From what I saw and read, I understand that the misery of the population of Gaza is a joint effort on the parts of Hamas, Israel and Egypt. Some people [conveniently] tend to forget that there are two points of ingress and egress to the Gaza Strip, the one leading to Israel and the other to Egypt. In between, there are approximately 2,000,000 people crammed into 365 square kms, held hostage by an organization that brooks no dissent. (And just in case you think that that number of people on that area of land constitutes overcrowding, it’s proportional to Hong Kong or Singapore, places which have found different solutions to living and prospering at high densities.). As to Hamas, it’s worth reading the Hamas Manifesto (entitled the “Charter of Allah”) which one has to take a face value because it’s never been disowned, repealed or rescinded and which I attach for bedtime reading (and it really is worth reading, especially if you’re keen to wake up to nightmares). In addition, if you do bother to read it, the slide from anti-Israelism to antisemitism is very smooth indeed. In the words of Professor Colin Shindler, writing in this week’s issue of Plus61J, an Australian Jewish online publication, “The global far Left, in the glory of its superficiality and its passion for selective outrage, stage rallies which colour reactionary clerics as well-intentioned progressives. What matters to them is resistance — and not that Hamas is dictatorial, homophobic, occasionally antisemitic, often anti-Christian and prone to throwing their Fatah opponents off the rooftops of Gaza.” Moreover, Hamas says that it’s not really in favour of “peaceful” attempts to solve the conflict. “[Peace] initiatives, the so-called peaceful solutions, and the international conferences to resolve the Palestinian problem, are all contrary to the beliefs of the Islamic Resistance Movement.”, and you can read more of that if you wish on page 6 of the link directly below.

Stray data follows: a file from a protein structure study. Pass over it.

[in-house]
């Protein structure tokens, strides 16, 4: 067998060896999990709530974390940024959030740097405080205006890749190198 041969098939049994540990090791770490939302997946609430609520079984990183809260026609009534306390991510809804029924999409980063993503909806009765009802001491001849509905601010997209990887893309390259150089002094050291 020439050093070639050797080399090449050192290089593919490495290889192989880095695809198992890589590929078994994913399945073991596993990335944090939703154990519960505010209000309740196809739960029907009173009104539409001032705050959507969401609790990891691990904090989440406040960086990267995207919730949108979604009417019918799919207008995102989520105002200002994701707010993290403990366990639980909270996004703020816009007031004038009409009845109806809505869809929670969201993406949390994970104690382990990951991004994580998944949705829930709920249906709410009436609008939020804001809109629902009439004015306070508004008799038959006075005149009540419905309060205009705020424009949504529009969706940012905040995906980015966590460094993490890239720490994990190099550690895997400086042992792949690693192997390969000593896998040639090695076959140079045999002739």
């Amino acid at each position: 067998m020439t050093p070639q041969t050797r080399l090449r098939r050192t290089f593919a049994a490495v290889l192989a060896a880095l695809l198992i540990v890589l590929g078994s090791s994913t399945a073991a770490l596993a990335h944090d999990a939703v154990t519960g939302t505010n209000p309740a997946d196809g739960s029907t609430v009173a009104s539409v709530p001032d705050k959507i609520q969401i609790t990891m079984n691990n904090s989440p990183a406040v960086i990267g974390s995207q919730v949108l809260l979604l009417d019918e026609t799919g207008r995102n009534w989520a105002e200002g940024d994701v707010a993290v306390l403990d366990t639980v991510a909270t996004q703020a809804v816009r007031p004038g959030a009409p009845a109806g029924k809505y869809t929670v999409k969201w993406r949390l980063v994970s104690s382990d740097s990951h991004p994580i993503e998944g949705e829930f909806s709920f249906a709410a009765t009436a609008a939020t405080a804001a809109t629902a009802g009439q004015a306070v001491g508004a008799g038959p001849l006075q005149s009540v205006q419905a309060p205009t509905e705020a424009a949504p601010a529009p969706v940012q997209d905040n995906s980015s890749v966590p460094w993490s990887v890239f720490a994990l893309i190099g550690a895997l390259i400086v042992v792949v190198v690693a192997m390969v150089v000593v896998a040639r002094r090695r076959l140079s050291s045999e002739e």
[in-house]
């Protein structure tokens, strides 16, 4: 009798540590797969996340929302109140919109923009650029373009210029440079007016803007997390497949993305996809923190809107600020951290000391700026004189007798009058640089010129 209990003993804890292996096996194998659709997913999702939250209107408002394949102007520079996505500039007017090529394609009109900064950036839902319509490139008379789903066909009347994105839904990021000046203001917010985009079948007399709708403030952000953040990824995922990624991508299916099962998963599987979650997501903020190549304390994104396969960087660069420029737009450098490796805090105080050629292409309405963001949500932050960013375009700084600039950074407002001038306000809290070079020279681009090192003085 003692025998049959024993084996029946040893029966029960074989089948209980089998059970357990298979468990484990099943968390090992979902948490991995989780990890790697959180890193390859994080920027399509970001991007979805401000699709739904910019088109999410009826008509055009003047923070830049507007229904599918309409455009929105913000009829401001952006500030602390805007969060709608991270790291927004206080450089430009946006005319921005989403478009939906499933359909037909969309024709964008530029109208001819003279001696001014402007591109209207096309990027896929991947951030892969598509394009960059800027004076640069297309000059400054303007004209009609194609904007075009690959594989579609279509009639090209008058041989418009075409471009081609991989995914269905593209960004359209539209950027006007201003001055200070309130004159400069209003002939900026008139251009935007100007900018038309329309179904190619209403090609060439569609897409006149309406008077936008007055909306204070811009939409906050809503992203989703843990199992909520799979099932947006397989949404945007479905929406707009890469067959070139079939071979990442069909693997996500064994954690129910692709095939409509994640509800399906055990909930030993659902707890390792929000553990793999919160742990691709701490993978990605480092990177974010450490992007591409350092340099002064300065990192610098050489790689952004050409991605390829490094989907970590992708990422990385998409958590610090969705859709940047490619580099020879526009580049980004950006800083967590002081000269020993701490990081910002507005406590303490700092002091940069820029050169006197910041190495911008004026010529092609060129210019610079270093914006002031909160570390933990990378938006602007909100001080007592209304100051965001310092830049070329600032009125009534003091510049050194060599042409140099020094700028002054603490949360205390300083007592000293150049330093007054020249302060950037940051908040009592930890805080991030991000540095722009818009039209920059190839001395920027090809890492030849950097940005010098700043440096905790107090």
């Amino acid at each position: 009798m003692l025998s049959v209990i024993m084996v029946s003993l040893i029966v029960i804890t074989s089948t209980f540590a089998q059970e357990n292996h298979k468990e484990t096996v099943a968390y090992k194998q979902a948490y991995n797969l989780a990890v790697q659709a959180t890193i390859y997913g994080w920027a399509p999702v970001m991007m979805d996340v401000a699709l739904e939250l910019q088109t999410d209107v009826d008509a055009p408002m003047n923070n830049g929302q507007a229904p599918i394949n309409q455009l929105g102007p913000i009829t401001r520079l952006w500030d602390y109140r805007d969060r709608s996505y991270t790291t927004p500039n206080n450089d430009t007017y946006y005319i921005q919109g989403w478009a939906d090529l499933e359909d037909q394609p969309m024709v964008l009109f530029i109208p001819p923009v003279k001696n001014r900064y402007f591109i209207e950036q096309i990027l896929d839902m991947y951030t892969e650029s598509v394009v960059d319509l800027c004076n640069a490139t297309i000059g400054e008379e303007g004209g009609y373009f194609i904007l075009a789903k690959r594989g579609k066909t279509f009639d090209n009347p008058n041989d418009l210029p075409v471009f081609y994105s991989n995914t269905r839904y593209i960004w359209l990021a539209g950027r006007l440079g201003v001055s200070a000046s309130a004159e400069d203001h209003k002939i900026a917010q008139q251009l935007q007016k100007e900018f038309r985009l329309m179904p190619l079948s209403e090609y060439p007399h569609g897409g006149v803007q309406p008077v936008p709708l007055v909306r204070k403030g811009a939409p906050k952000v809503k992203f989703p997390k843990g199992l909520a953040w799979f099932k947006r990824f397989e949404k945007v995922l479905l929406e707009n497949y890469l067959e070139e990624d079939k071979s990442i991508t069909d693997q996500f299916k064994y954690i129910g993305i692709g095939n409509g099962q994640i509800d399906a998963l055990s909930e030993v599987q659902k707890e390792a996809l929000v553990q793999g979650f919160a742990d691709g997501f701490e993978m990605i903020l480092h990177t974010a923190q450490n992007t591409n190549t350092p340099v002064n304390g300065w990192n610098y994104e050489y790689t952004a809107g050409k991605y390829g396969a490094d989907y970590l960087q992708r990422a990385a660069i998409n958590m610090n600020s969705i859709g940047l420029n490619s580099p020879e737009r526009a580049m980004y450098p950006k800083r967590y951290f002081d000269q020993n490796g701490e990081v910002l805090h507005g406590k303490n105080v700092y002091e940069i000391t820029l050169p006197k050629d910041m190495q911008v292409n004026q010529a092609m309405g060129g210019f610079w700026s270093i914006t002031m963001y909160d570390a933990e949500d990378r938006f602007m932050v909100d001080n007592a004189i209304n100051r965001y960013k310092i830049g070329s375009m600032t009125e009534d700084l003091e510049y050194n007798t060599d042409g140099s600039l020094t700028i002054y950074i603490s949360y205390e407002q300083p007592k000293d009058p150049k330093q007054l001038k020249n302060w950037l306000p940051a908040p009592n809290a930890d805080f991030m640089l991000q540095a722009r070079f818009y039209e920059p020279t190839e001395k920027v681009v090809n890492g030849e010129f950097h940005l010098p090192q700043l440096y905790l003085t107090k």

Last week, among the many things to appear about the last round of fighting was a particularly obscene piece by John Oliver, who is described on Wikipedia as “a British-American comedian, writer, producer, political commentator, actor, and television host”. (His official website says not an iota about things like that.) At any rate, his one-sided diatribe showed nothing that could be interpreted as coming from a comedian or even a political commentator.) I felt sickened by his display and probably would have written about it somehow but one of the people who did respond to it was an Israeli “comedian, writer, producer, political commentator, actor, and television host”, Lior Schleien. Mr. Schleien just happens to be the life-partner of Merav Michaeli, who is the current leader of the Israel Labour Party, but that is purely coincidental. His enlightening and somewhat cynical commentaries are usually presented in Hebrew but as a favour to those who are perhaps not fluent in that language, he presented riposte to Oliver in a language many more can understand. Again, in my humble opinion, it’s worth watching for its full nine and a half minutes.